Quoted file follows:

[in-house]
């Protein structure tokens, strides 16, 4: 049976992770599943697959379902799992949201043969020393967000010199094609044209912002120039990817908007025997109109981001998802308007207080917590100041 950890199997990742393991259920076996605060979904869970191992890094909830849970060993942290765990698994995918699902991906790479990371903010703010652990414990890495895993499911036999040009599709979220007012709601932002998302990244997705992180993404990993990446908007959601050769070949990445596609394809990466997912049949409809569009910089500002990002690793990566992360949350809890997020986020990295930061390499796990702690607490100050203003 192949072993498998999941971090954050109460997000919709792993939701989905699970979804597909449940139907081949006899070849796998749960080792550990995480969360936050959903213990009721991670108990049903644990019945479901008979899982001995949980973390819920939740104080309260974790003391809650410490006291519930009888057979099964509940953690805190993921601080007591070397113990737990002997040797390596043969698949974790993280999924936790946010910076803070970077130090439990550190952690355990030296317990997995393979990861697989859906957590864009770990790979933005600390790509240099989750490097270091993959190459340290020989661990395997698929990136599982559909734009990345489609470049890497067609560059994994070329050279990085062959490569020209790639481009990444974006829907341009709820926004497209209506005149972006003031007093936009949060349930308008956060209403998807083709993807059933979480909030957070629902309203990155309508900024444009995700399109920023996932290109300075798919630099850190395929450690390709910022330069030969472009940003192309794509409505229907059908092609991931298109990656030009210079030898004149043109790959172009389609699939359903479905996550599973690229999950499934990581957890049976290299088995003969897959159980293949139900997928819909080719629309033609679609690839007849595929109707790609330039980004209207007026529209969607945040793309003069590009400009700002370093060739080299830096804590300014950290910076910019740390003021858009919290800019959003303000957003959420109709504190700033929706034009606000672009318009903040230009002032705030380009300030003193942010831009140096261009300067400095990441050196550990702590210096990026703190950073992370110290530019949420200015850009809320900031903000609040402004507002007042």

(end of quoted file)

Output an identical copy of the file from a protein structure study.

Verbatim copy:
[in-house]
């Protein structure tokens, strides 16, 4: 049976992770599943697959379902799992949201043969020393967000010199094609044209912002120039990817908007025997109109981001998802308007207080917590100041 950890199997990742393991259920076996605060979904869970191992890094909830849970060993942290765990698994995918699902991906790479990371903010703010652990414990890495895993499911036999040009599709979220007012709601932002998302990244997705992180993404990993990446908007959601050769070949990445596609394809990466997912049949409809569009910089500002990002690793990566992360949350809890997020986020990295930061390499796990702690607490100050203003 192949072993498998999941971090954050109460997000919709792993939701989905699970979804597909449940139907081949006899070849796998749960080792550990995480969360936050959903213990009721991670108990049903644990019945479901008979899982001995949980973390819920939740104080309260974790003391809650410490006291519930009888057979099964509940953690805190993921601080007591070397113990737990002997040797390596043969698949974790993280999924936790946010910076803070970077130090439990550190952690355990030296317990997995393979990861697989859906957590864009770990790979933005600390790509240099989750490097270091993959190459340290020989661990395997698929990136599982559909734009990345489609470049890497067609560059994994070329050279990085062959490569020209790639481009990444974006829907341009709820926004497209209506005149972006003031007093936009949060349930308008956060209403998807083709993807059933979480909030957070629902309203990155309508900024444009995700399109920023996932290109300075798919630099850190395929450690390709910022330069030969472009940003192309794509409505229907059908092609991931298109990656030009210079030898004149043109790959172009389609699939359903479905996550599973690229999950499934990581957890049976290299088995003969897959159980293949139900997928819909080719629309033609679609690839007849595929109707790609330039980004209207007026529209969607945040793309003069590009400009700002370093060739080299830096804590300014950290910076910019740390003021858009919290800019959003303000957003959420109709504190700033929706034009606000672009318009903040230009002032705030380009300030003193942010831009140096261009300067400095990441050196550990702590210096990026703190950073992370110290530019949420200015850009809320900031903000609040402004507002007042």